We must win the real world hunger games
The food industry faces myriad and complex challenges ahead.
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Thankfully, we’re still a long way from the dystopian world depicted in the best-selling “The Hunger Games” trilogy, where food is used as a coercive political tool. Nevertheless, we have reason to be concerned about the geopolitical consequences of world food supplies running low, as analysts predict they will, following yet another summer of extreme weather, including record-breaking drought in the U.S.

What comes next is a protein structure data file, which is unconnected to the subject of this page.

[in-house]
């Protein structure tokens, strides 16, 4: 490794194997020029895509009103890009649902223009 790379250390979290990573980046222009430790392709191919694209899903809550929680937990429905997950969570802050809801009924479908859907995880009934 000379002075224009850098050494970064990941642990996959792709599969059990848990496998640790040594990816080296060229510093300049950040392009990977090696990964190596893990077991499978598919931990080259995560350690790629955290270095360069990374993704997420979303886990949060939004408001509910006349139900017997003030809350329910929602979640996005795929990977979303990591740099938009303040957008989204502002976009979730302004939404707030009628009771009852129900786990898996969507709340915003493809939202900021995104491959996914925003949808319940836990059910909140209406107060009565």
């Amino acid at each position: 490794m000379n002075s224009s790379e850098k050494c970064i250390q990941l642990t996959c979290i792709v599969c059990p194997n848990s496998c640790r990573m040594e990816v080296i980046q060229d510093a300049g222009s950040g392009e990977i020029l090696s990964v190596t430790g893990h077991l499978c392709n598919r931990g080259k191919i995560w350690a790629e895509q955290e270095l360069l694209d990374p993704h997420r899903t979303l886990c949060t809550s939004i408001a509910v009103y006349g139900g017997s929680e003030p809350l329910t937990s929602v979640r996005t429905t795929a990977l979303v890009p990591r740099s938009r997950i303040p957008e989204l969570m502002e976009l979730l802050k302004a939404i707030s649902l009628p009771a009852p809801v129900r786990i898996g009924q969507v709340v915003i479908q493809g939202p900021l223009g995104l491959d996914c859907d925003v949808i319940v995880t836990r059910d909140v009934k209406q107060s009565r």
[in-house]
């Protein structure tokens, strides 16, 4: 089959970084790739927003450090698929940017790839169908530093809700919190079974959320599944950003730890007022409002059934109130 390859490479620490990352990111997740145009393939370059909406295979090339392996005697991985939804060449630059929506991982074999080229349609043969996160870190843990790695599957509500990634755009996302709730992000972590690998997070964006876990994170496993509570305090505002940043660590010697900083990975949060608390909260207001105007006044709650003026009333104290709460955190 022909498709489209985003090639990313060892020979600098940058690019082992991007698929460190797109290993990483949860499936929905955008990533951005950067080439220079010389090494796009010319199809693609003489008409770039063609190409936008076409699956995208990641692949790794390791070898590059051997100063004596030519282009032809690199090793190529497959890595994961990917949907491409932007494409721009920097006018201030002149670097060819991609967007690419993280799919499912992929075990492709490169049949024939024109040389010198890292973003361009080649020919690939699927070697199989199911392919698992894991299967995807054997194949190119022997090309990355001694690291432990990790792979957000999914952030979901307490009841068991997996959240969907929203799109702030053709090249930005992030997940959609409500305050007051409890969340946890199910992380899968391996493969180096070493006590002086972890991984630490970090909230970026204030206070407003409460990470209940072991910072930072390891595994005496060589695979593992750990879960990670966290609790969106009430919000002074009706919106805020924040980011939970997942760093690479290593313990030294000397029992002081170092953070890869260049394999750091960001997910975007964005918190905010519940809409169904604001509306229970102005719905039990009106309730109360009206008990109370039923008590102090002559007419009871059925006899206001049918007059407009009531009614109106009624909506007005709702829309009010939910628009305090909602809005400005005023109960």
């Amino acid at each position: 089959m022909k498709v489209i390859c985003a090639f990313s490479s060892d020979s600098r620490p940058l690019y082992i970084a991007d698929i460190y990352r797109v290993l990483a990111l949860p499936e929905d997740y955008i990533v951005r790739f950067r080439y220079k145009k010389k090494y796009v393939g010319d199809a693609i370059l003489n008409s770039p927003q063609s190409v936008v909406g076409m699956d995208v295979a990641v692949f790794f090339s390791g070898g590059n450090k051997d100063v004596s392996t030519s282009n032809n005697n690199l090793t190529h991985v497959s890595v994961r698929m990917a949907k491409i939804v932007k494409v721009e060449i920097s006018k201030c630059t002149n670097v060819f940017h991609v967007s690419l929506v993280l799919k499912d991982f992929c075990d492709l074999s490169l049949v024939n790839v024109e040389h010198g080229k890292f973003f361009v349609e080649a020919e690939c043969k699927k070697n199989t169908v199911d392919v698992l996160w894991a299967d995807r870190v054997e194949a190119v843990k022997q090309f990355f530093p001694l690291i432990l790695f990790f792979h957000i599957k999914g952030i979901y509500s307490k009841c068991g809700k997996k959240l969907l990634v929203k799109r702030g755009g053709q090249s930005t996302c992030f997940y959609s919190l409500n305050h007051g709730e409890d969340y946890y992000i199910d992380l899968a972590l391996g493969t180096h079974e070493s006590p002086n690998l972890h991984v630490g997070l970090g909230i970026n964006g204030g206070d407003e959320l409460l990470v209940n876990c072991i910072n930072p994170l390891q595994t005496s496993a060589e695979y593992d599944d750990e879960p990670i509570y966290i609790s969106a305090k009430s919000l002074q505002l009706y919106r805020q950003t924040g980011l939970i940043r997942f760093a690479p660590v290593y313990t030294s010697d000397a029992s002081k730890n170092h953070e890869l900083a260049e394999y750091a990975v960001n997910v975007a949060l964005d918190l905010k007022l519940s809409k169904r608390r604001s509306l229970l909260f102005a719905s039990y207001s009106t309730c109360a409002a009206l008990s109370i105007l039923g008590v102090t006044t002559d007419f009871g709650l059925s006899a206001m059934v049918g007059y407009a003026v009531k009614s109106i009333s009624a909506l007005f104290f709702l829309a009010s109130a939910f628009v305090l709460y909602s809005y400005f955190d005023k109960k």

As we’ve seen over the past several years, food shortages and rising food prices can cause destabilizing stress here and worldwide. America is the world’s largest grain exporter, and escalating damage to its corn and soybean harvest due to the 2012 drought will be felt around the world in higher prices- particularly for meat from corn-fed pigs and cattle. Food shortages are a strong possibility in the world’s poorest nations, according to Oxfam (www.oxfam.org) and other non-governmental organizations, but working families here will also feel the pinch in their grocery budgets.